In patients hospitalized with moderate COVID-19 with increased D-dimer concentrations, treatment with therapeutic heparin was found to decrease the risk of death at 28 days. These findings, from a randomized controlled, adaptive, open label clinical trial, were published in The BMJ.

The Therapeutic Anticoagulation versus Standard Care as a Rapid Response to the COVID-19 Pandemic (RAPID) trial was an investigator initiated, parallel, pragmatic, adaptive study conducted at 28 sites in 6 countries. Patients (N=465) hospitalized with SARS-CoV-2 infection and who had increased D-dimer concentrations within 5 days of admission were stratified by site and age and randomly assigned in a 1:1 fashion to receive either therapeutic (n=228) or prophylactic (n=237) heparin. The primary composite outcome was admission to the intensive care unit (ICU), non-invasive mechanical ventilation, invasive mechanical ventilation, or death up to 28 days.

Among patients included in the study, the mean age was 60 years, 56.8% were men, and the mean BMI was 30.3 kg/m2. In addition, patients were admitted to the hospital within a mean of 7.1 days after symptom onset, the mean D-dimer concentration was 2.3-fold above the reference range, and the mean creatinine concentration was 85.2 mmol/L.


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Among patients in the therapeutic and prophylactic heparin groups, the mean duration of treatment was 6.5 and 6.3 days, respectively. Of note, most patients in the therapeutic (98.2%) and prophylactic (93.7%) heparin groups received low-molecular-weight heparin.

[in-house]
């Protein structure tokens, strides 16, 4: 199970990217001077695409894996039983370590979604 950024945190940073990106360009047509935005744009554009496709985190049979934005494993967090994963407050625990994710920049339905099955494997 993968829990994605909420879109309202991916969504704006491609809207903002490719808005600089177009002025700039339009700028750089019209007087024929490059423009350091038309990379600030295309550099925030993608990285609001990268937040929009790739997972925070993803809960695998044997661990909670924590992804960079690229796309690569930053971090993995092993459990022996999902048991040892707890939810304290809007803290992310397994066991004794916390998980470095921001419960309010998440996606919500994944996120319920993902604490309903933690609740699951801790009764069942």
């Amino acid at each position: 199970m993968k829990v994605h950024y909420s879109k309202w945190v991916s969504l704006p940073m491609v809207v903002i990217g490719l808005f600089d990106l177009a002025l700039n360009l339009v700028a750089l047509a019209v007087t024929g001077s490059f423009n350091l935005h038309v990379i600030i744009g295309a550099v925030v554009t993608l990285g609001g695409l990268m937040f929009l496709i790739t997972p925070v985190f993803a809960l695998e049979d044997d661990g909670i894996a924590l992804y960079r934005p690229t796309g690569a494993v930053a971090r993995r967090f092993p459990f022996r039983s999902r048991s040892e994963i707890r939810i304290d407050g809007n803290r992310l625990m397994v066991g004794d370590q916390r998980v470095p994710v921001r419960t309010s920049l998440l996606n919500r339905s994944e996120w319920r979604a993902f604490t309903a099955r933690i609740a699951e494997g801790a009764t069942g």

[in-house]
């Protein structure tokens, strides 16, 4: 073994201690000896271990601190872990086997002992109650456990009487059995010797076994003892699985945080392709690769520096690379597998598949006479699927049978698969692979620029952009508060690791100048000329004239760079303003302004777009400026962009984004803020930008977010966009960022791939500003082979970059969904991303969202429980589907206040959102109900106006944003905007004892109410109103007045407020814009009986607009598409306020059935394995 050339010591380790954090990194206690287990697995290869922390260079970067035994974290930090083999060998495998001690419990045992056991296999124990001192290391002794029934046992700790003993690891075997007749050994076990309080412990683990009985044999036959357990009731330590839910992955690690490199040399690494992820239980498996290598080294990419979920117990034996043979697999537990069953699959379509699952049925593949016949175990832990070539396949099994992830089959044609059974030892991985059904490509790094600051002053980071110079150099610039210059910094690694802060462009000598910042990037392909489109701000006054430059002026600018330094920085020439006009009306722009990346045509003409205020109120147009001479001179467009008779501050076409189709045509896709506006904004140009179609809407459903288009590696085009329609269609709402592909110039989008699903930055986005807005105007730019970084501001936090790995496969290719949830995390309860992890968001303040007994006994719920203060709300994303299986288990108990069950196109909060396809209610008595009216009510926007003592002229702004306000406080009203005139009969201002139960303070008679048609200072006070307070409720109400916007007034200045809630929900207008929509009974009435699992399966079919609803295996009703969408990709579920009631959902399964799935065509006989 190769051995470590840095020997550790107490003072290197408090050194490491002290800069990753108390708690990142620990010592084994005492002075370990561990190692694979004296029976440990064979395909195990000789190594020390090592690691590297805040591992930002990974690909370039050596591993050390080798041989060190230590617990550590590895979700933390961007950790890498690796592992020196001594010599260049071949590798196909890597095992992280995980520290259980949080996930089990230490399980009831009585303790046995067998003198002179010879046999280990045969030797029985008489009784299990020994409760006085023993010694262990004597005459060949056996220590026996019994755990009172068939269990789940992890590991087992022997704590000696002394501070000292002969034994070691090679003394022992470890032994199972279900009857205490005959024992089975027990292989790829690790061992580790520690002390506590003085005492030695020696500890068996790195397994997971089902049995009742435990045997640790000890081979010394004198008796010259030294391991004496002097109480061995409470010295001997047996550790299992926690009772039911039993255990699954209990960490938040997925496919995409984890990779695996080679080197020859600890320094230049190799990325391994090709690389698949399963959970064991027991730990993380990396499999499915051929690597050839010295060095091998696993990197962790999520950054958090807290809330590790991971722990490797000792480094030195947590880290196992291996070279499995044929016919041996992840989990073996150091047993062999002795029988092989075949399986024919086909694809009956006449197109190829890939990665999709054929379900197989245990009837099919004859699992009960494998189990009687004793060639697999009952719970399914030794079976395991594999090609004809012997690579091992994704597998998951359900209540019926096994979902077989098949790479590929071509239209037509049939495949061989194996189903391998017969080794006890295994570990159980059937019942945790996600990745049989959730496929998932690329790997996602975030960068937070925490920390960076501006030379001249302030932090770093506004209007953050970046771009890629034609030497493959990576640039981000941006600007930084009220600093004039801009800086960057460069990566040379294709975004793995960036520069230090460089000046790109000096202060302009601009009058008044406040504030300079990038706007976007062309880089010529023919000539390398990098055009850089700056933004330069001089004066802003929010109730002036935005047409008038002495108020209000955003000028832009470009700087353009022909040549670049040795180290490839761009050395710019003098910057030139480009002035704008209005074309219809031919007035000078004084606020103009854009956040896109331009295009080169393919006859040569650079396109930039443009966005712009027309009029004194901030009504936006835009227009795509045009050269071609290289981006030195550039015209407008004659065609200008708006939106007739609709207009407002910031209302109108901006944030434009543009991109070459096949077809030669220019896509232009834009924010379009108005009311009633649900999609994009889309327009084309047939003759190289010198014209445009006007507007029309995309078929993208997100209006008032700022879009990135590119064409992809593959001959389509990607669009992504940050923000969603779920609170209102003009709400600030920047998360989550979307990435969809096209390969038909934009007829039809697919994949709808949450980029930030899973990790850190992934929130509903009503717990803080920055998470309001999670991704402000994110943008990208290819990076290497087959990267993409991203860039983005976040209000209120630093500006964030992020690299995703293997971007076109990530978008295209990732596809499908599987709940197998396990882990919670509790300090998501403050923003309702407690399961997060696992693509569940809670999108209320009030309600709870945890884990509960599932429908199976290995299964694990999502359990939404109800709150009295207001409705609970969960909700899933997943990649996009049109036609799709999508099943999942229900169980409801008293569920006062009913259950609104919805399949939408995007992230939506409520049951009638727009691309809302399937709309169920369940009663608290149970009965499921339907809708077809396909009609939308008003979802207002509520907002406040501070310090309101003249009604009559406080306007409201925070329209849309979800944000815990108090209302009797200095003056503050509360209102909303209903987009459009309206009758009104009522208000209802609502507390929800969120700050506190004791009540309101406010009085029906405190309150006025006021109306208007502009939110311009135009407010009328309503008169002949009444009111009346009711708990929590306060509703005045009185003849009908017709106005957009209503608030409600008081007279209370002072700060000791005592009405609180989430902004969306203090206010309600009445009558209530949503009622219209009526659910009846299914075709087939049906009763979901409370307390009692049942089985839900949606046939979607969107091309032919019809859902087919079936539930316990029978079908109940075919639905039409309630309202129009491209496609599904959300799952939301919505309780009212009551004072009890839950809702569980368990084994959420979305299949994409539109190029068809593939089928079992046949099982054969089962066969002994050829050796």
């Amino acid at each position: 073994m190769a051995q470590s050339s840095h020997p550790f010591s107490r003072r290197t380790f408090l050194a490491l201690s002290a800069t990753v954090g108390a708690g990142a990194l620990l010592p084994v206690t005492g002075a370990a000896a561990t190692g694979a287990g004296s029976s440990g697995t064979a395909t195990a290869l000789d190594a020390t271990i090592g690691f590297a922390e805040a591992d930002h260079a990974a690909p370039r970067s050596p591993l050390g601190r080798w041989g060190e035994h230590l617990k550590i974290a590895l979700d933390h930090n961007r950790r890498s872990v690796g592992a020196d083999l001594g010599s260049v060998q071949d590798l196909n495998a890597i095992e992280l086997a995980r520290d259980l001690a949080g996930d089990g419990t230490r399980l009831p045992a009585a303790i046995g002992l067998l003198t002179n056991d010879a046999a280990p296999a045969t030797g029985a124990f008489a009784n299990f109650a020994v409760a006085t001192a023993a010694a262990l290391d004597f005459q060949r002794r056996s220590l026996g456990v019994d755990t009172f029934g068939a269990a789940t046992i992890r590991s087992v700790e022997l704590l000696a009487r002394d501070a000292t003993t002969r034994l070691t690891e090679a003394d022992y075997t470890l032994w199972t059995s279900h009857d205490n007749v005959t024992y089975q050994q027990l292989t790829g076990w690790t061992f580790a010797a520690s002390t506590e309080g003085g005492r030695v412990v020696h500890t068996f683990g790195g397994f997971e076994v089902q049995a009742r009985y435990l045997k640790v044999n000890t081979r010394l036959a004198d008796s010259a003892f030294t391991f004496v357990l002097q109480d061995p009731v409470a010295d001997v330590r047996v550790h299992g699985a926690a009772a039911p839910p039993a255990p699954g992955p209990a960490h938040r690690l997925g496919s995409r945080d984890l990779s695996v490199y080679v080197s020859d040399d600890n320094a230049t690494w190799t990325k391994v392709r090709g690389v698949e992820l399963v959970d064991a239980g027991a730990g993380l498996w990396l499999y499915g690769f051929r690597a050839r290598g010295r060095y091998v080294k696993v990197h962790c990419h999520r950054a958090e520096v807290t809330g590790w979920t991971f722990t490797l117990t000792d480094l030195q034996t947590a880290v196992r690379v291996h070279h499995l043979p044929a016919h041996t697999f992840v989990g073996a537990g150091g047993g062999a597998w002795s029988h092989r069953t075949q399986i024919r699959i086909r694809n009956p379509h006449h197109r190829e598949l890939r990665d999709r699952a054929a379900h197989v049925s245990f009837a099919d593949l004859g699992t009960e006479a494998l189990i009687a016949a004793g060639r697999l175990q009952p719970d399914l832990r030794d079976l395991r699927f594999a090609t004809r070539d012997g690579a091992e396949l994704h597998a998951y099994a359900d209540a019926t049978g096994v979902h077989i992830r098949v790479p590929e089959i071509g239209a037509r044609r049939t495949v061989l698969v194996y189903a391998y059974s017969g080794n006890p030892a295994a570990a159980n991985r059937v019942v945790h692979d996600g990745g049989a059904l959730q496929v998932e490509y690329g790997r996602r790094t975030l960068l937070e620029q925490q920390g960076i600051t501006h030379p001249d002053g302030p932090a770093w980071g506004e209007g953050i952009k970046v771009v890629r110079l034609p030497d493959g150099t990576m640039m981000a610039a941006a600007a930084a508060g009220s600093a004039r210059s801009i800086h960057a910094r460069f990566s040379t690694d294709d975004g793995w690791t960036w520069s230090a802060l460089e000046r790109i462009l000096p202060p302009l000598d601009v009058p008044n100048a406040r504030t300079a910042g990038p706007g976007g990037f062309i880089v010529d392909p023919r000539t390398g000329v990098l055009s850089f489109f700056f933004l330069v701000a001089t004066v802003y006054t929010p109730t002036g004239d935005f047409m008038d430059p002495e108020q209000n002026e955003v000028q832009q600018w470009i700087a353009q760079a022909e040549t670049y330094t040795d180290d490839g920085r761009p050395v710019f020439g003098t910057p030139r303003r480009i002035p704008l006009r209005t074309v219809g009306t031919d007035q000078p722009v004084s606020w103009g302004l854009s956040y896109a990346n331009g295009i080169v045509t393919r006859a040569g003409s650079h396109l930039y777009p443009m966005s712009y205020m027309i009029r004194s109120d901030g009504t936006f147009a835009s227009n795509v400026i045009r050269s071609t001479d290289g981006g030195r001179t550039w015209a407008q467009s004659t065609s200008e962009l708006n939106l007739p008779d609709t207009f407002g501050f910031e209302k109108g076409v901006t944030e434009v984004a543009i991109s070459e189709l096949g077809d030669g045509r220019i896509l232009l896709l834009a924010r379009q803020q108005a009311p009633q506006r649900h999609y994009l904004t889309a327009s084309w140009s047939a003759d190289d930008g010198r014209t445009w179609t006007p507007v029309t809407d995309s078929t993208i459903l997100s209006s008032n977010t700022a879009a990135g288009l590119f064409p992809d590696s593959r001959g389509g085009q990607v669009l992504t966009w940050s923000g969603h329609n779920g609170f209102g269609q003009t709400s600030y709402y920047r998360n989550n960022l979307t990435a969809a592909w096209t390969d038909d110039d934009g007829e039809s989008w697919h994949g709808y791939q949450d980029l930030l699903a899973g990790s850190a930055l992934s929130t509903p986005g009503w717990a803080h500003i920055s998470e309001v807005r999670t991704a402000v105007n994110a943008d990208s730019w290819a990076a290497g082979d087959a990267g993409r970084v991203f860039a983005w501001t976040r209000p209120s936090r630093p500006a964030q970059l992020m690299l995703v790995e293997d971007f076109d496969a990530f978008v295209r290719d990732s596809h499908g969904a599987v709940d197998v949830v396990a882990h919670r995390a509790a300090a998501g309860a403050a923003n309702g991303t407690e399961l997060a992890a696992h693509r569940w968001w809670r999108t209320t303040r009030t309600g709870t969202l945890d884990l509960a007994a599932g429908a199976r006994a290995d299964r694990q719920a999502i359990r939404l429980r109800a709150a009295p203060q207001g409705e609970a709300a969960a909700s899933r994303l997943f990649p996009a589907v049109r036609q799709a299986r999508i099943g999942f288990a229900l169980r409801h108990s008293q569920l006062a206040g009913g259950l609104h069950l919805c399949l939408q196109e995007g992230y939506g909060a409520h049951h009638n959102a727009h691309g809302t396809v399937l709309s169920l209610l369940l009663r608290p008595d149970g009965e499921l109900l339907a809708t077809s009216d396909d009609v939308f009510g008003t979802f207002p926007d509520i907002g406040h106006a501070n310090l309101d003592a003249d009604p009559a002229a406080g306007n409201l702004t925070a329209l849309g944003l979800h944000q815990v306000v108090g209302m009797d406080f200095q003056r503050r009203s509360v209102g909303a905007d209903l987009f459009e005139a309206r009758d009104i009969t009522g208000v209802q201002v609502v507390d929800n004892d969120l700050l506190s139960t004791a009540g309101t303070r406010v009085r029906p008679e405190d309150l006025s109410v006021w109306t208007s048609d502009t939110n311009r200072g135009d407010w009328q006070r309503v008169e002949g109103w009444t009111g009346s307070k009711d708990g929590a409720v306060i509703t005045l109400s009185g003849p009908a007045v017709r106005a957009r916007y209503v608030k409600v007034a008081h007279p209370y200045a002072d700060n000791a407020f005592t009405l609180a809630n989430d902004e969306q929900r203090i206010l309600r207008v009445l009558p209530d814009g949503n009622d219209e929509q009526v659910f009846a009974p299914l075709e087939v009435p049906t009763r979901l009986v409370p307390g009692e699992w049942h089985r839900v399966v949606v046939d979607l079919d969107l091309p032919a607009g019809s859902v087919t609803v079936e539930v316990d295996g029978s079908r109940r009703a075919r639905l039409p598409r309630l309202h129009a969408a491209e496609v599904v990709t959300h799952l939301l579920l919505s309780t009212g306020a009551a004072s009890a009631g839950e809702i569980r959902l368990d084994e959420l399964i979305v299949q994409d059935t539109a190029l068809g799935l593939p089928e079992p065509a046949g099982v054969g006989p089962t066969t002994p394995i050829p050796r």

The composite primary outcome occurred among 16.2% and 21.9% of patients in the therapeutic and prophylactic heparin groups, respectively (odds ratio [OR], 0.69; 95% CI, 0.43-1.10; P =.12).

The researchers found that death from any cause occurred less frequently among patients in the therapeutic heparin group vs those in the prophylactic heparin group (1.8% vs 7.6%; OR, 0.22; 95% CI, 0.07-0.65; P =.006). The most common cause of death was hypoxemic respiratory failure.

A total of 9.2% and 11.0% of patients in the therapeutic and prophylactic heparin groups required invasive or non-invasive mechanical ventilation, respectively (OR, 0.82; 95% CI, 0.45-1.51; P =.53).

The researchers noted that ICU admission rates were not significantly different between patients in the therapeutic heparin vs those in the prophylactic heparin groups (14.5% vs 17.7%; OR, 0.79; 95% CI, 0.48-1.29; P =.34).

The mean number of ventilator-free days was significantly increased among patients in the therapeutic heparin group vs those in the prophylactic heparin group (26.5 vs 24.7 days; OR, 1.77; 95% CI, 1.02-3.08; P =.042).

Although no fatal thromboembolic events occurred among patients included in the study, the incidence of venous thromboembolism was increased among those in the therapeutic heparin group vs those in the prophylactic heparin group (0.9% vs 2.5%; OR, 0.34; 95% CI, 0.07-1.71; P =.19). In addition, D-dimer concentrations were significantly decreased among patients who received therapeutic heparin (geometric mean ratio, 0.88; 95% CI, 0.78-0.99; P =.03).

Major bleeding events occurred among 0.9% and 1.7% of patients in the therapeutic and prophylactic heparin groups, respectively (OR, 0.52; 95% CI, 0.09-2.85; P =.69). No fatal bleeding events or intracranial hemorrhage occurred among patients in either treatment group.

This study was underpowered for the analysis of the primary outcome.

According to the researchers, these findings “suggest that therapeutic heparin is beneficial in…patients [hospitalized with moderate] COVID-19.”

Disclosure: Multiple authors declared affiliations with industry. Please see the original reference for a full list of disclosures.

Reference

Sholzberg M, Tang GH, Rahhal H, et al. Effectiveness of therapeutic heparin versus prophylactic heparin on death, mechanical ventilation, or intensive care unit admission in moderately ill patients with covid-19 admitted to hospital: RAPID randomised clinical trial. BMJ. 2021;375:n2400. doi:10.1136/bmj.n2400